It will be the easiest, if I take each pillar, residing in FMH, separately:
JW -the capital is Doric INCORRECT (Doric belongs to the SW) however, a Plum rule has been attached, this is correct but on the wrong pillar. This Pillar is also shorter than the other two, why, I have no idea.
SW - the capital is Corinthian INCORRECT (Corinthian belongs to the JW) however, a Plum rule has been attached, this is correct but on the wrong pillar. I have never seen a graduated base in any other lodge. I see nothing wrong with this as long as the graduated bases are properly assigned. Here the base is in three levels. Three belongs on the base of the W.M.
W.M - the capital is Ionic, CORRECT, the base is graduated in two levels, this belongs to the SW.
Perhaps the problem arose because the Tracing Board lecture, in the E.A. is seldom given here in NL. In fact, the Ritual book of the UGL of Eng. states that it has fallen into disuse. This lecture is always given in Lodge Westmorland (Scottish Ritual) and RW Bro. Jim Fitzgerald informed me that he has given it in Clift Lodge (Emulation-UGL of Eng.).
GL of Canada only has one ritual (Emulation-Canadian working) which is strictly enforced. The Tracing Board lectures must always be given, on the night of the degree. In the E.A. degree it is always given by the JW. V.W. bro Mac Butt calls the GL of Canada the ‘cookie cutter’ and I must agree. However, the positive aspect is, that innovations are not allowed.This paper has been put together mainly to point out the three most predominate orders of architecture, Masonically speaking and hopefully to correct errors found in some lodges.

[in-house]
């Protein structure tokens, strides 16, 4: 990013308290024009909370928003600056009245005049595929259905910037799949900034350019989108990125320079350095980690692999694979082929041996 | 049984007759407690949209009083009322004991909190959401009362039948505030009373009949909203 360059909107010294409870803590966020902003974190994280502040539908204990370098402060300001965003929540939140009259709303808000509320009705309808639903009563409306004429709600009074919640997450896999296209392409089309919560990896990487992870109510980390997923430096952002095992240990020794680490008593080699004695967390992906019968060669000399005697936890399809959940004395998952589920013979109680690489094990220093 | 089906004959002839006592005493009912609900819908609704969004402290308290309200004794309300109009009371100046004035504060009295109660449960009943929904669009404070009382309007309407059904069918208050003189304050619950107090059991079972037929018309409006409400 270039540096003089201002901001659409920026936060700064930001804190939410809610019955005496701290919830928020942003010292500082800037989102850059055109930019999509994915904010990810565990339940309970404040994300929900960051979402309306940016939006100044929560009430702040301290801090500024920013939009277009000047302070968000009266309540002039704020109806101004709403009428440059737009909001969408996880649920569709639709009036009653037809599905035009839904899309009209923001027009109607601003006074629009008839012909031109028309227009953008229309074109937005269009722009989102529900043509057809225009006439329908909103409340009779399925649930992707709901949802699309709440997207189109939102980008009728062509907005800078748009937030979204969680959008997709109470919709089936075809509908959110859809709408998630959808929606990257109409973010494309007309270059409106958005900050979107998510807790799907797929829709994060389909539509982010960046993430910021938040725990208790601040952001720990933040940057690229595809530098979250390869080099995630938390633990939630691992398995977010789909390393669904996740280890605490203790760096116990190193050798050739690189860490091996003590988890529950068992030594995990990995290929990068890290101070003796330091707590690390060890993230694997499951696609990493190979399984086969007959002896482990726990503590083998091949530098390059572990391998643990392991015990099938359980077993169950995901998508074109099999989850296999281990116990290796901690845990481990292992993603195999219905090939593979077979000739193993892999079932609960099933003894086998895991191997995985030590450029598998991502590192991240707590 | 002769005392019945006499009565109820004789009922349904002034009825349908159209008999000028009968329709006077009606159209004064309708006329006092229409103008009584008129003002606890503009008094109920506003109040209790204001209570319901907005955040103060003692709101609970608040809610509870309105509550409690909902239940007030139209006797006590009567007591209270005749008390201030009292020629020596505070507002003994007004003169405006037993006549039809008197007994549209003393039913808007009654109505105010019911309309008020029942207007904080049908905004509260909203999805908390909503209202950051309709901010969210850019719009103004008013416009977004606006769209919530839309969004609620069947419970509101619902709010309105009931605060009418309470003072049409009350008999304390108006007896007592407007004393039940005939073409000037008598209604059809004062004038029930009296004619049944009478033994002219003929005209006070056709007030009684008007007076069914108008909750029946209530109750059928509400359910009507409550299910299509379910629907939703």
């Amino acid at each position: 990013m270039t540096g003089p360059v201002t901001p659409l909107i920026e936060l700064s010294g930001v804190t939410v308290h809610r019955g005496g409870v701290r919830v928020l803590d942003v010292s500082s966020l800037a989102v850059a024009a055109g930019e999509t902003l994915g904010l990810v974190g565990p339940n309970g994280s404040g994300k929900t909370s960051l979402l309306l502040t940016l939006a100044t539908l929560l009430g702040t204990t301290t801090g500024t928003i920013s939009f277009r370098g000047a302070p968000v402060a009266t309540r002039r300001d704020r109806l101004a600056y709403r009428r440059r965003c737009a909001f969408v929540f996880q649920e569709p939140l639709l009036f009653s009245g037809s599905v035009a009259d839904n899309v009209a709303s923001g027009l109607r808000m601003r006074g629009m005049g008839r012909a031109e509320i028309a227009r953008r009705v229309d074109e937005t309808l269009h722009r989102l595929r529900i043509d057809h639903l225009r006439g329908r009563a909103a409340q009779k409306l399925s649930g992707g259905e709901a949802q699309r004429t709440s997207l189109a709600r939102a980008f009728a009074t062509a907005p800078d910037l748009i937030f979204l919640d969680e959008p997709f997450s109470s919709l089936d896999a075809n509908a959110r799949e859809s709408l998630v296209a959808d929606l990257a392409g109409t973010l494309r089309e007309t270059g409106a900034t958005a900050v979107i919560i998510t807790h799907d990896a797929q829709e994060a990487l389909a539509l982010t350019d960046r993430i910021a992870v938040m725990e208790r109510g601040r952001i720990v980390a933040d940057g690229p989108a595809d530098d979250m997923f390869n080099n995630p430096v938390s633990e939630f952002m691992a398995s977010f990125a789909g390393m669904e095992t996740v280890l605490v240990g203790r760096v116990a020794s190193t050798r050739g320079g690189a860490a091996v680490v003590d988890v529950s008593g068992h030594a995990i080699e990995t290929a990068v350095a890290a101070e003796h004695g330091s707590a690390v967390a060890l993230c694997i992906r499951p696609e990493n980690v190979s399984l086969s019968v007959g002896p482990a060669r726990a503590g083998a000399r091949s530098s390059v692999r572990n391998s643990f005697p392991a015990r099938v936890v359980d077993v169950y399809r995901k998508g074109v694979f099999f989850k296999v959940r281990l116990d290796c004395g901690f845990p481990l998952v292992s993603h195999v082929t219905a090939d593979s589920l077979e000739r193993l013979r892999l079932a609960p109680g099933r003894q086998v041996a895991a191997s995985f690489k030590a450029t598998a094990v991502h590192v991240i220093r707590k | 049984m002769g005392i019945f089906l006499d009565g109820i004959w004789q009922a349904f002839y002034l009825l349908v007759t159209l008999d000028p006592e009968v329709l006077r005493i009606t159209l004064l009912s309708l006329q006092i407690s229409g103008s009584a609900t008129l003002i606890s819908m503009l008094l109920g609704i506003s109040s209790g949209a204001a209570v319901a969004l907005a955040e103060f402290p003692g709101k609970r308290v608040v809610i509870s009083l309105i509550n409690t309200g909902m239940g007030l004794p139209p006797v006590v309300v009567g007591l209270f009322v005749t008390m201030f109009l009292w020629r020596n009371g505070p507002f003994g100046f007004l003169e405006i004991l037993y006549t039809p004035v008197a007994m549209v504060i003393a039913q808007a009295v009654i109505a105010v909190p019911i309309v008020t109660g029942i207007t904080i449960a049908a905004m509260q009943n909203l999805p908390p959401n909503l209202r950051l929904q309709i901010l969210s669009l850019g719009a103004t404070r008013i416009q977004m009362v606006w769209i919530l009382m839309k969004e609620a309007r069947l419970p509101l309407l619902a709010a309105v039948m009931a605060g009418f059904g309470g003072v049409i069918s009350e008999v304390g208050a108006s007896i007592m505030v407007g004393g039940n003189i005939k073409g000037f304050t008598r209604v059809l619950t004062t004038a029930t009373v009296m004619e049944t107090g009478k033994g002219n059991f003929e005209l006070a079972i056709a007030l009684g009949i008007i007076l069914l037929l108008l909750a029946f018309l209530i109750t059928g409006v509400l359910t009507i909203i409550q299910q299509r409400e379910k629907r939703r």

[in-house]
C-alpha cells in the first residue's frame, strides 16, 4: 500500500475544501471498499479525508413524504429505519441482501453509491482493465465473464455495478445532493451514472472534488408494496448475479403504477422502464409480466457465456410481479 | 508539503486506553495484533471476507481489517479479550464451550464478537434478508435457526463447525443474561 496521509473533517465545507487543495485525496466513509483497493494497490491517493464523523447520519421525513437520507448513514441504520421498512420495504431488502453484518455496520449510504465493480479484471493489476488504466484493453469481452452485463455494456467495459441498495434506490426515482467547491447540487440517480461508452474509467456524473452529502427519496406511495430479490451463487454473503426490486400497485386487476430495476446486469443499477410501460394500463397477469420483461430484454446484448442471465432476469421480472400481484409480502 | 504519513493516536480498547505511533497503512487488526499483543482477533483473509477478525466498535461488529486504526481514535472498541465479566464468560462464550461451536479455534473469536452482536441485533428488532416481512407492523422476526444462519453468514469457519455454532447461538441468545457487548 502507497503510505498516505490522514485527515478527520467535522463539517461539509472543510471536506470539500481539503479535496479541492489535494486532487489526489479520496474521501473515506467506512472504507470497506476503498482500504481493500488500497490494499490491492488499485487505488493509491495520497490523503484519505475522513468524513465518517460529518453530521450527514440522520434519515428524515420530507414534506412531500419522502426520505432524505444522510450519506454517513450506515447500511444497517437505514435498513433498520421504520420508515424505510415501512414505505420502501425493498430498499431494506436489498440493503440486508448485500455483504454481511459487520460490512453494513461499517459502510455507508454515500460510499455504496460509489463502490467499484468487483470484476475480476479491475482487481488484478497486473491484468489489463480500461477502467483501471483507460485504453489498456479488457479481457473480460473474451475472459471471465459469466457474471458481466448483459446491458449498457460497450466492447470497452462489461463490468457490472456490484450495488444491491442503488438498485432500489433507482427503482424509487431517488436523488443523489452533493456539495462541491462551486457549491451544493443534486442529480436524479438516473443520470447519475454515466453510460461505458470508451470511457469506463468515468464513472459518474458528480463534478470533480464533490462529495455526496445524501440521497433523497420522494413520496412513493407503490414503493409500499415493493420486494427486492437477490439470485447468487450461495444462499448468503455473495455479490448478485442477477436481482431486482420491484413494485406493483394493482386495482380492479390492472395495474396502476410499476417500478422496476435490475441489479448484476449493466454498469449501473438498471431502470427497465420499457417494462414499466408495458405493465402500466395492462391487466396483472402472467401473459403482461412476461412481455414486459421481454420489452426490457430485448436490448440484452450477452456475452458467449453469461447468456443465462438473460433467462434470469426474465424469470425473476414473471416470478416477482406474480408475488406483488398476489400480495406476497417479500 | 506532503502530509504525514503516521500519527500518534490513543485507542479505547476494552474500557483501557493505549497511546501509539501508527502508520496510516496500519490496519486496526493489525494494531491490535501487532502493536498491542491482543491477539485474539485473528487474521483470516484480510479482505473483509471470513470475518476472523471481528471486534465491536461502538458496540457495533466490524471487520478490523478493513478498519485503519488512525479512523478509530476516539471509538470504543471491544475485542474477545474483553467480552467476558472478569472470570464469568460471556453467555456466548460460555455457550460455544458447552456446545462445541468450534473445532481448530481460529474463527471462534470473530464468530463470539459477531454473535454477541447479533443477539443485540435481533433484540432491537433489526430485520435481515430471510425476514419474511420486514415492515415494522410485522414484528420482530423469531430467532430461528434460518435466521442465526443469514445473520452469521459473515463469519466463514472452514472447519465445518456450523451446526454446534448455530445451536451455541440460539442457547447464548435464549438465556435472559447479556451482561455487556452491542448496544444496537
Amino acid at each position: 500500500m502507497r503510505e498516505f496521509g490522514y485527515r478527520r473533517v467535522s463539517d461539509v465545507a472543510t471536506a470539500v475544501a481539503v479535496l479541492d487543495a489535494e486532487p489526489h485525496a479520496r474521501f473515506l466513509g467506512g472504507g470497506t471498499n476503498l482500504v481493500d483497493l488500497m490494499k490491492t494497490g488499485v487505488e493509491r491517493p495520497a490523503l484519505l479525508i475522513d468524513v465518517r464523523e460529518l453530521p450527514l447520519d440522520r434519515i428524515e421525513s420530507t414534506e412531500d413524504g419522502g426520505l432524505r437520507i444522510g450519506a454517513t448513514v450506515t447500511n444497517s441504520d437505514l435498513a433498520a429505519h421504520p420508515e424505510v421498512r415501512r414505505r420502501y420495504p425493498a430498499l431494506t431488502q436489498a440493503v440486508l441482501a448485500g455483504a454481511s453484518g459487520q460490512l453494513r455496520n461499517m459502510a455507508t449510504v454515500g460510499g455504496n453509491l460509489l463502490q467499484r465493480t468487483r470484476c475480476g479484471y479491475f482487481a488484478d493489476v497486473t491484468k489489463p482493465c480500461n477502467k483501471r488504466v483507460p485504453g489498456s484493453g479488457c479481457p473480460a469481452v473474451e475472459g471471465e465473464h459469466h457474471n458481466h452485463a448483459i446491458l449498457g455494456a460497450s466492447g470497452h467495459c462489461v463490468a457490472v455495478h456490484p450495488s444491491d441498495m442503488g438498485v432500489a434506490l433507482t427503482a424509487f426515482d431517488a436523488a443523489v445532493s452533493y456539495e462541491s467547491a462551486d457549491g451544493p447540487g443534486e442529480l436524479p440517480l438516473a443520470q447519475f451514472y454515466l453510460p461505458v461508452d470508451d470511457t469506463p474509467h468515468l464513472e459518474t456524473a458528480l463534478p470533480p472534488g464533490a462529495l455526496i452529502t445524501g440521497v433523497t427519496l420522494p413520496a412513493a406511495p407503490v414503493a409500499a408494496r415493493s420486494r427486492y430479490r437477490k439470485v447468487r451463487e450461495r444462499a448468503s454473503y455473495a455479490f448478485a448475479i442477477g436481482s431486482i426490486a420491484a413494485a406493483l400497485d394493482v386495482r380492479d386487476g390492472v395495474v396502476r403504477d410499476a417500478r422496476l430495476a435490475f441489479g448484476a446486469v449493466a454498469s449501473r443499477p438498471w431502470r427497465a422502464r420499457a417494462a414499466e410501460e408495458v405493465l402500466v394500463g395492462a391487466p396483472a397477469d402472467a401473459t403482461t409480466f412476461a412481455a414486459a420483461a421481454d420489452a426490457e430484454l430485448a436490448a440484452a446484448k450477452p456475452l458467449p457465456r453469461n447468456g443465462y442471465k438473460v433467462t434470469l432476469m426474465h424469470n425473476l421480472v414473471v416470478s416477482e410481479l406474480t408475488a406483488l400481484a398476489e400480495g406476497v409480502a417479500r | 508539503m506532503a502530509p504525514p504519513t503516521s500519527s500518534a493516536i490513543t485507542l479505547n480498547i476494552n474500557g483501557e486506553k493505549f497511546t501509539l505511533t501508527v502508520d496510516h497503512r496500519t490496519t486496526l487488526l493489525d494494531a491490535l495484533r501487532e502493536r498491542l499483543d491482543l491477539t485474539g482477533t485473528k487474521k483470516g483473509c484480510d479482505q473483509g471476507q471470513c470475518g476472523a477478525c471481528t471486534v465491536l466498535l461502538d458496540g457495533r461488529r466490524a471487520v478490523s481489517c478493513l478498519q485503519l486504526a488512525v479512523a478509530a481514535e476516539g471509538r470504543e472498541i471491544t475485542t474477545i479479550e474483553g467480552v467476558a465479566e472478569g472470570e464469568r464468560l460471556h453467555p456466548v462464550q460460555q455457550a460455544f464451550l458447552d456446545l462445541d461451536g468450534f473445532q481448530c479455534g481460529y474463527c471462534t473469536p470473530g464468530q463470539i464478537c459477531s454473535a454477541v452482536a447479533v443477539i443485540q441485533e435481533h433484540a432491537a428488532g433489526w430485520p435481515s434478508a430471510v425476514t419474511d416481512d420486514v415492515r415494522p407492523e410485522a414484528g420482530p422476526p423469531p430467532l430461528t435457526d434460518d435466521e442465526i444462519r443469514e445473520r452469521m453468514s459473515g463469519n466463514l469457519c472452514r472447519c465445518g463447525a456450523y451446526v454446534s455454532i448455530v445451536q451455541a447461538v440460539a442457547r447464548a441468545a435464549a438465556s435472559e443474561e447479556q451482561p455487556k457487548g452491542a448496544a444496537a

V.W. Bro. Barry D. Thom, Lodge McLeod # 27 GL of NL
 
The Noble Orders of Architecture
 
The word ‘Noble,’ in this case refers only to the Masonic Order. The nobility, wealthy, and royalty had a fascination with architecture and for various reasons slowly infiltrated the operative lodges of masons. As Speculative Masonry took over we maintained our link with the operative, using allegory, symbolism and assigning terms of our own, to teach morals.
When I joined Masonry, I was never taken around and given an explanation about each Pillar. Were you? What if the info given you, was wrong?
Those of you who know me, will agree, that I am very inquisitive about life in general and Masonry in particular. I went to the local library (there was no Internet in those days). I put a short paper together but I felt it to be most boring, unless you were an architectural engineer. I have never yet presented it.
To continue, what if the pillars were switched, as in Lodge Harbour Grace, or anatomically incorrect as in Freemasons Hall, in St. John’s, Nfld. Would you not naturally believe these situations to be correct? It is interesting to note that in both of these cases it is Doric and Corinthian that have been switched. Coincidence?
We now will look at the Pillars found in FMH. My guess is that they are very old because if they were purchased through a Masonic supply house the error could be very easily corrected … just reposition the pillars into their right place. It seems to me, that the Brother(s) in charge of constructing the pillars were lacking in architectural knowledge. Most likely, the District Grand Lodges of England and Scotland were involved.
It will be the easiest, if I take each pillar, residing in FMH, separately:
JW -the capital is Doric INCORRECT (Doric belongs to the SW) however, a Plum rule has been attached, this is correct but on the wrong pillar. This Pillar is also shorter than the other two, why, I have no idea.
SW - the capital is Corinthian INCORRECT (Corinthian belongs to the JW) however, a Plum rule has been attached, this is correct but on the wrong pillar. I have never seen a graduated base in any other lodge. I see nothing wrong with this as long as the graduated bases are properly assigned. Here the base is in three levels. Three belongs on the base of the W.M.
W.M - the capital is Ionic, CORRECT, the base is graduated in two levels, this belongs to the SW.